[Taxacom] Shorter trans-oceanic dispersal of Nothofagus

John Grehan jgrehan at sciencebuff.org
Fri Jul 30 07:56:13 CDT 2010

One may speculate on such possibilities, just as one may imagine that something dispersed over the oceans. As for insects somehow constraining the distribution of Nothofagus, I am not aware of any such possibility. Insect pests do not explain (in any predictable way) the vicariant main massings of Nothofagus subgenera, or the individual distributional limits of the species, or the fact that Nothofagus shares a biogeographic pattern with many other plants and animals with both good and poor means of survival.

John Grehan

-----Original Message-----
From: taxacom-bounces at mailman.nhm.ku.edu [mailto:taxacom-bounces at mailman.nhm.ku.edu] On Behalf Of Kenneth Kinman
Sent: Thursday, July 29, 2010 11:23 PM
To: taxacom at mailman.nhm.ku.edu
Subject: [Taxacom] Shorter trans-oceanic dispersal of Nothofagus

Michael, Geoff, and others:
       The failure to disperse further might APPEAR to be simply due to
chance or "for no particular reason", but such a view may simply be due
to a lack of information or even a lack of scientific imagination to
figure out the reason (or both).            
       More so than climate, I suspect that limits on Nothofagus
distribution have been (perhaps still are) most likely due to particular
insect distributions.  It could be a combination of the presence of
insects that are bad for Nothofagus and/or even the absence of insects
that are good for Nothofagus.  Regarding the former, nothing seems to
wipe out a population of trees faster than an insect pest getting the
upper hand, especially if its numbers dramatically increase for some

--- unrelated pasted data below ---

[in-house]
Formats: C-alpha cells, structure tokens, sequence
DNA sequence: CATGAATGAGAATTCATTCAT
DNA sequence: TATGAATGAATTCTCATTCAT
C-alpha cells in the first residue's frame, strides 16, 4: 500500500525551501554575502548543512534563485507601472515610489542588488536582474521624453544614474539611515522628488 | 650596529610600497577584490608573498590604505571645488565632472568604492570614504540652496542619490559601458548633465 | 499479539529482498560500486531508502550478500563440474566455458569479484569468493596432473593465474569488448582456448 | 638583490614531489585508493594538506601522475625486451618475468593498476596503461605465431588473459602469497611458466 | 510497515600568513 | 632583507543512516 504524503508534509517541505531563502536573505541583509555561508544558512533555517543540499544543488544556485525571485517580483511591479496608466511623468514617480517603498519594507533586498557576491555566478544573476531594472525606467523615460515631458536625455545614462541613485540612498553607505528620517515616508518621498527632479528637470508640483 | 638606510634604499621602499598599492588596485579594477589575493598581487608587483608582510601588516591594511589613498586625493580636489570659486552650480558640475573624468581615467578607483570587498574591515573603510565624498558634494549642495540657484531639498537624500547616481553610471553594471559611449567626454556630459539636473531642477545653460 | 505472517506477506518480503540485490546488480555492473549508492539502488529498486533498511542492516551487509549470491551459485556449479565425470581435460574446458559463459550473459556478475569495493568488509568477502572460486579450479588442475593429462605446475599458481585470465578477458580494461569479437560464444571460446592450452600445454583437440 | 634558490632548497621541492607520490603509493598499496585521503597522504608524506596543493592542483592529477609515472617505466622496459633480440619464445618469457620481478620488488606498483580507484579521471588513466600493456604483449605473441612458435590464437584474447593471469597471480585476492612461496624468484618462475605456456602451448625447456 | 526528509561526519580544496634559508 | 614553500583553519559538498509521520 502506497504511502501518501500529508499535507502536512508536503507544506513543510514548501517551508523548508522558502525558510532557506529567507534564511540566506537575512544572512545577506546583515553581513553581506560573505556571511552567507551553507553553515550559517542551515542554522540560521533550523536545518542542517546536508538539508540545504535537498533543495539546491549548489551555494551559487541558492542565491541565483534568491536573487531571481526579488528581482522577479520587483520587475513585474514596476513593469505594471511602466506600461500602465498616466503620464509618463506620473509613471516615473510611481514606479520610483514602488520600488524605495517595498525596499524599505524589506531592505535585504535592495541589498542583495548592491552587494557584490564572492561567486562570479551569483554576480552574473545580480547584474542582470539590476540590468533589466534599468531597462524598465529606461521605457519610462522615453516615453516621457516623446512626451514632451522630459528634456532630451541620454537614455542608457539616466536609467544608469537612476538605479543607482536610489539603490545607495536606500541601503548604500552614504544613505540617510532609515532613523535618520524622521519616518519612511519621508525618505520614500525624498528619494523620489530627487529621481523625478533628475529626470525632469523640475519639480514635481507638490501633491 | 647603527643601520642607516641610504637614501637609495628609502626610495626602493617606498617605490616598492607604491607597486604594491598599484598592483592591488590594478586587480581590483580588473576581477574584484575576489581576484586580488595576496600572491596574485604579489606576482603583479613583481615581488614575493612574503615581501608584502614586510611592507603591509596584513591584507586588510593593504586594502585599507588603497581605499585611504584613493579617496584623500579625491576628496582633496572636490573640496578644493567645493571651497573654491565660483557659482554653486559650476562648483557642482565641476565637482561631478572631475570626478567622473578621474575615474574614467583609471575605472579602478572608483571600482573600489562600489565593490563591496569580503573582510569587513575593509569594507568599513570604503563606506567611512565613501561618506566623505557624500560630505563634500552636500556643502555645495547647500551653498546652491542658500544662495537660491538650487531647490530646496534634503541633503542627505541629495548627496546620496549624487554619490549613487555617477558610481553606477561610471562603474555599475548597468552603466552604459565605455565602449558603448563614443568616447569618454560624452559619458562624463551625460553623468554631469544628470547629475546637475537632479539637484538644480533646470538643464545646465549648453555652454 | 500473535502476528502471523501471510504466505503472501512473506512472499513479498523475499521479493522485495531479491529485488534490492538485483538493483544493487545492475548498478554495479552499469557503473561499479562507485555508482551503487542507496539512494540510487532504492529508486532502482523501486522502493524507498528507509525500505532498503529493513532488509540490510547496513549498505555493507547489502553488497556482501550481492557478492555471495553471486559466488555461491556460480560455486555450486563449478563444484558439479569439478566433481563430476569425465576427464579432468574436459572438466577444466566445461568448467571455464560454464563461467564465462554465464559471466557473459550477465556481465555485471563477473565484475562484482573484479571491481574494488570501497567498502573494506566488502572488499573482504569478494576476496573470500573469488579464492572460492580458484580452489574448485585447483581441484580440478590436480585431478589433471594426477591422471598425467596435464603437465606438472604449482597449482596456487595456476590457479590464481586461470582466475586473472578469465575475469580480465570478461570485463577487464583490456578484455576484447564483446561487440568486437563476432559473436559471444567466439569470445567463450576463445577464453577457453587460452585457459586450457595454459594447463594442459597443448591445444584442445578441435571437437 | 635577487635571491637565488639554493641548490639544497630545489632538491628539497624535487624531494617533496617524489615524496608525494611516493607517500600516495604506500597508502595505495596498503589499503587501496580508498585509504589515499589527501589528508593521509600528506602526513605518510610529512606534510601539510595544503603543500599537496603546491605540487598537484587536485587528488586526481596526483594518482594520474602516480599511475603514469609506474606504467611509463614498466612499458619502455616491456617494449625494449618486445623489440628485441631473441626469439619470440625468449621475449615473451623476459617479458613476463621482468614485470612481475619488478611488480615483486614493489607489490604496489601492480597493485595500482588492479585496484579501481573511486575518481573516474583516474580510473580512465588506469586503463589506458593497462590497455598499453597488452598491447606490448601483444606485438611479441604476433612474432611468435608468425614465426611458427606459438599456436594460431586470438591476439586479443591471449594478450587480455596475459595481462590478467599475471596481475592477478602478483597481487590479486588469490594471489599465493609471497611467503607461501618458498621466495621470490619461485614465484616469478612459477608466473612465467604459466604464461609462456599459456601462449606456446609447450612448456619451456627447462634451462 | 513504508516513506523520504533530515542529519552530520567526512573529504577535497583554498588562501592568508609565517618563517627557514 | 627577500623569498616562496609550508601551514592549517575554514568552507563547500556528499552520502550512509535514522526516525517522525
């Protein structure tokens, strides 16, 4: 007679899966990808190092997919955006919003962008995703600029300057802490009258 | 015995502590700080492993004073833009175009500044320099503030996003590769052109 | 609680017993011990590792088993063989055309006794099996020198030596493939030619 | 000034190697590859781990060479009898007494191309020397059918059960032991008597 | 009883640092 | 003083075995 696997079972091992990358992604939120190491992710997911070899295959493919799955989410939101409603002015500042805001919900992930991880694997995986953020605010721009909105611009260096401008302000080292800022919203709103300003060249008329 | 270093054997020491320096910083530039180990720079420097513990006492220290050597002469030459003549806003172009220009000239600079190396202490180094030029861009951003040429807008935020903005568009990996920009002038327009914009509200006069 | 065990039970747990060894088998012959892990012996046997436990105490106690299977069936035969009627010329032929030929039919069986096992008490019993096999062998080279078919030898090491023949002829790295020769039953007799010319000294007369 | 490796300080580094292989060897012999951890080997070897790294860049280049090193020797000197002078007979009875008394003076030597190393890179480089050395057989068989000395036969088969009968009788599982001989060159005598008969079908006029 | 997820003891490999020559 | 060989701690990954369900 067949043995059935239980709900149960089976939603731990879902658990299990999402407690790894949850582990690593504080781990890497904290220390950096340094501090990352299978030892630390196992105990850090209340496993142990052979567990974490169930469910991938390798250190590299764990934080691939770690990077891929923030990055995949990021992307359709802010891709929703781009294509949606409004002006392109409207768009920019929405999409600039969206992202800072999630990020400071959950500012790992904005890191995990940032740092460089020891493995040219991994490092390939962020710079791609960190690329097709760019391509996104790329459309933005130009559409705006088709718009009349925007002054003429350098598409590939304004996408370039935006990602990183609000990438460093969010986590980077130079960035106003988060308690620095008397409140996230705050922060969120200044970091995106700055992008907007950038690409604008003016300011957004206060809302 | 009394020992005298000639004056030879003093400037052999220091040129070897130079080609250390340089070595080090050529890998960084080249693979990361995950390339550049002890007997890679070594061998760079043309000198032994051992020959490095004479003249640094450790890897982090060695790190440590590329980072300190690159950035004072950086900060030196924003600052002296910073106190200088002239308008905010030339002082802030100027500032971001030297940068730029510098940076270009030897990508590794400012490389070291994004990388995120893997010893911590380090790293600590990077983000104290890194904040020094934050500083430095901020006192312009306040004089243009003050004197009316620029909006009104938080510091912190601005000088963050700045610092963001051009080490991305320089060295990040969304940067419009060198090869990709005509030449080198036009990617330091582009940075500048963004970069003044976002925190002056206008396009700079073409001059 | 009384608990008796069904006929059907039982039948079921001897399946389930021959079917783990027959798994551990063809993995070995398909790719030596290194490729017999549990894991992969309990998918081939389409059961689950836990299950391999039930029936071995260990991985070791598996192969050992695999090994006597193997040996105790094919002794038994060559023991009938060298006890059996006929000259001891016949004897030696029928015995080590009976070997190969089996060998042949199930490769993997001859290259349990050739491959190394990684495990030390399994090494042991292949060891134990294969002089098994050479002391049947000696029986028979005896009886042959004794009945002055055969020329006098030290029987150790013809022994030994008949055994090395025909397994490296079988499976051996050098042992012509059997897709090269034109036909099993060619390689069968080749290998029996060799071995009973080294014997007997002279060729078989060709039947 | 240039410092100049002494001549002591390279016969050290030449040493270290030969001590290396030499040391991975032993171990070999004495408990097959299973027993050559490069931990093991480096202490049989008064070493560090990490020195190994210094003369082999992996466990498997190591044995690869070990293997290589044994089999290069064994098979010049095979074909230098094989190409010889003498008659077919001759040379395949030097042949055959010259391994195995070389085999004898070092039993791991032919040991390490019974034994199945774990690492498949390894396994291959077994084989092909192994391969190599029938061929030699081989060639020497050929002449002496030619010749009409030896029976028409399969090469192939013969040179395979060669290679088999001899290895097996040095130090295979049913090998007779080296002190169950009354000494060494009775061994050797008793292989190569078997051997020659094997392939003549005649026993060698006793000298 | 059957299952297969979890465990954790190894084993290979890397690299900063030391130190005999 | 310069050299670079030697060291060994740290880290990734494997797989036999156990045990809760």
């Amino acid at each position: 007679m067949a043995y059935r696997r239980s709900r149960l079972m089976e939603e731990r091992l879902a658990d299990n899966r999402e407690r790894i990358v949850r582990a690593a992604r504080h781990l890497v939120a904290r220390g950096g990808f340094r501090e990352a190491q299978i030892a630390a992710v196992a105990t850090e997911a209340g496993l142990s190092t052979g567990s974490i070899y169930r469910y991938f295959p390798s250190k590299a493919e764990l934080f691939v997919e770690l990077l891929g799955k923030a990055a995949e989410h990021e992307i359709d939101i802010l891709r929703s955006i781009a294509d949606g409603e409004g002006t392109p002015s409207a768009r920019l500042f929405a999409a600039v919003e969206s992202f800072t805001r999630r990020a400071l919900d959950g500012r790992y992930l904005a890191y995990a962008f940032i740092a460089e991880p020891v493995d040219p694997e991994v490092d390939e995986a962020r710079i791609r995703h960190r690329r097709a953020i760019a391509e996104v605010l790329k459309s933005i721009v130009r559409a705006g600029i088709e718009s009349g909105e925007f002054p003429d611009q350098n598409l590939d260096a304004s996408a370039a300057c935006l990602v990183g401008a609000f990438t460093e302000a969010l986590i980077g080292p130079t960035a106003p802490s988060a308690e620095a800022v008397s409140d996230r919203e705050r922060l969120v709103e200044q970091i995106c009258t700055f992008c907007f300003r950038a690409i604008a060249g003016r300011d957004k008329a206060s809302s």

reason.  Insects can rapidly increase their numbers so much faster than
trees can.  It may have been even more so in the past, before various
angiosperm taxa evolved ways to fight such threats.  Insects evolved
before angiosperms, and therefore insects have probably more often taken
the offensive (attacking) and angiosperms perhaps more often reacting to
it defensively.  When insects and angiosperms become interdependent, it
can be great for both, but in other cases, insects can easily get the
upperhand.  What may appear to be suitable habitat for a tree may
actually be unsuitable if particular insect pests are present.       
           ---------Ken Kinman                   
Michael Heads wrote:
Dear Geoff and colleagues, 
      Considering the rather wide ecological range that Nothofagus
occupies it seems unlikely that climatic factors would keep
Nothofagus out of Stewart I., montane Borneo or the central-Northern
Andes. The vast majority of taxa do not occupy all the ecologically
suitable habitat that exists, e.g. hummingbirds endemic east of the
Andes in very similar habitat to sister species west of the
Andes. This general phenomenon suggests that after an early period of
widespread migrations (e.g. with the maximum marine transgressions in
the Cretaceous along with rifting and much new coastline) many taxa
have stopped migrating, differentiated, and not (yet) entered into a
new phase of mobilism. The worldwide Fagales (in which Nothofagus =
Nothofagaceae is basal), overlaps more or less completely with its
sister group, the worldwide Cucurbitales. There must have been a phase
of massive range expansion of both orders after they diverged (unless
you accept sympatric differentiation), but before the modern families
differentiated (as groups such as Nothofagus are largely allopatric with
their relatives).  
   The key phrase is 'stopped migrating' . What caused this
cessation, or at least considerable slowing, of dispersal? In the
dispersal model it is simply chance - after the founder 'disperses
across a barrier' (a contradictory concept) dispersal stops or slows,
but for no particular reason. In a vicariance model the cessation of
dispersal is due to events in Earth history, climate change
Michael Heads 


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